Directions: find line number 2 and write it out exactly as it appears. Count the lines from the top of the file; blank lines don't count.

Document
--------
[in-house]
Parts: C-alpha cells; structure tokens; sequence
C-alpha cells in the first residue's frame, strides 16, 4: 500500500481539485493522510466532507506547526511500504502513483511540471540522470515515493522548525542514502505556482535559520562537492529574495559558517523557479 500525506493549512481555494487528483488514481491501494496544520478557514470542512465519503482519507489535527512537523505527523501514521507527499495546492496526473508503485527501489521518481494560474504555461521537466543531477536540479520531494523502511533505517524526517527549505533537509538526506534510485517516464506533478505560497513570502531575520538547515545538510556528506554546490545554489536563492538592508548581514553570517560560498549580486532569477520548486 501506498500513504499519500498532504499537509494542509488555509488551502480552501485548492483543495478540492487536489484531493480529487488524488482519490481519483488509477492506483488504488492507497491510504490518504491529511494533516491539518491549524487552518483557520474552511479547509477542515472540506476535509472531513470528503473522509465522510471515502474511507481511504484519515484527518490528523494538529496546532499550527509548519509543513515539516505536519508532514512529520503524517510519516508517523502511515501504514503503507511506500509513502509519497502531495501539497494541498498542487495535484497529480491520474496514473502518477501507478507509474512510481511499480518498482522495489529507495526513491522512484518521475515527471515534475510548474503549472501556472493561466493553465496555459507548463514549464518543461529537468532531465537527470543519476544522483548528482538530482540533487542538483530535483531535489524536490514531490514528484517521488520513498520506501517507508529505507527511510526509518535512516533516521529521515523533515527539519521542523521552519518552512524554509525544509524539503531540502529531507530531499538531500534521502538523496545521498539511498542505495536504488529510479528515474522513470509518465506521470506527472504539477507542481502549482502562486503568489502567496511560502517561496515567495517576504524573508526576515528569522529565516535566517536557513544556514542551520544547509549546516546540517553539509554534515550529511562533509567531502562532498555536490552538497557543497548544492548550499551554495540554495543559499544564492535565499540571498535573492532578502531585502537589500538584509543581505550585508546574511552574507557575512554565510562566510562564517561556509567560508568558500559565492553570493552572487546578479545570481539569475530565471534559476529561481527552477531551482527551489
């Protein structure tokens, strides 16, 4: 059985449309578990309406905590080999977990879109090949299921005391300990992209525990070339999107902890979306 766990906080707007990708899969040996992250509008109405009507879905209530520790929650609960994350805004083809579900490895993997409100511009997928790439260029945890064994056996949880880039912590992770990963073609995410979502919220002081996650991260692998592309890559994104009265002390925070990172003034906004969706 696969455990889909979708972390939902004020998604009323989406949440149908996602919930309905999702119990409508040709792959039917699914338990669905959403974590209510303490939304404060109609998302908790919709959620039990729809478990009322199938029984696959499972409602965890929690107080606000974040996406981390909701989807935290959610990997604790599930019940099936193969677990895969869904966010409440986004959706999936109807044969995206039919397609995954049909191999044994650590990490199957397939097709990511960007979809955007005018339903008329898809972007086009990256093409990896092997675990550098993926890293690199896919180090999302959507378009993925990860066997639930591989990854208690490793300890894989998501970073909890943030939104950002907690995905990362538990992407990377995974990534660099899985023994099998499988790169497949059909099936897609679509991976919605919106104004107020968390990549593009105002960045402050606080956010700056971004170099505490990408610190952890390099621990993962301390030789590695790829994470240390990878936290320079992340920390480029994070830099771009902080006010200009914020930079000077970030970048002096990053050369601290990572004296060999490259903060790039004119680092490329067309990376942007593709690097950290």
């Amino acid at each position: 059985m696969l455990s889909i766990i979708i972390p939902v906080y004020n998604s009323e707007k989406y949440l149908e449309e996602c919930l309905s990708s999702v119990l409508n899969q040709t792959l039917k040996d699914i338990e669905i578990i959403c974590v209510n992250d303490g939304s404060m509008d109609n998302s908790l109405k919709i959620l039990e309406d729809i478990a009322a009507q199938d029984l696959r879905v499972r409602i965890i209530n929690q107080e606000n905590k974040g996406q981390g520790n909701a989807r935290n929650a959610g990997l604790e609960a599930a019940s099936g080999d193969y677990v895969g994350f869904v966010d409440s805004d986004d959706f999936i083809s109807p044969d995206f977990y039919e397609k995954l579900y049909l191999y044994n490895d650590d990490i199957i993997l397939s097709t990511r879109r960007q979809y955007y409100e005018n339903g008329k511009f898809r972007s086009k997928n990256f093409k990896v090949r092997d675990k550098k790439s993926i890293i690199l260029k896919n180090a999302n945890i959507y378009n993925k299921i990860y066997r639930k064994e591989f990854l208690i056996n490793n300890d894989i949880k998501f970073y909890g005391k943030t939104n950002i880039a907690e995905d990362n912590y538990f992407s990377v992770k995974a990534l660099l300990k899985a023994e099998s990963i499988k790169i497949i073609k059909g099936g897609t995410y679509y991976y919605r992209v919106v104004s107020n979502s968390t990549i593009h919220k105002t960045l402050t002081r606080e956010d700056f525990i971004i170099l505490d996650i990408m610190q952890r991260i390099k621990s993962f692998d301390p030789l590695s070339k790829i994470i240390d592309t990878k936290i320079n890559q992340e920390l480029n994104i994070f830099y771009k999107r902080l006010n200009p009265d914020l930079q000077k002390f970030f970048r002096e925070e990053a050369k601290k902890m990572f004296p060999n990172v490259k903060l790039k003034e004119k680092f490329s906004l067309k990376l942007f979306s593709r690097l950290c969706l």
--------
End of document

Parts: C-alpha cells; structure tokens; sequence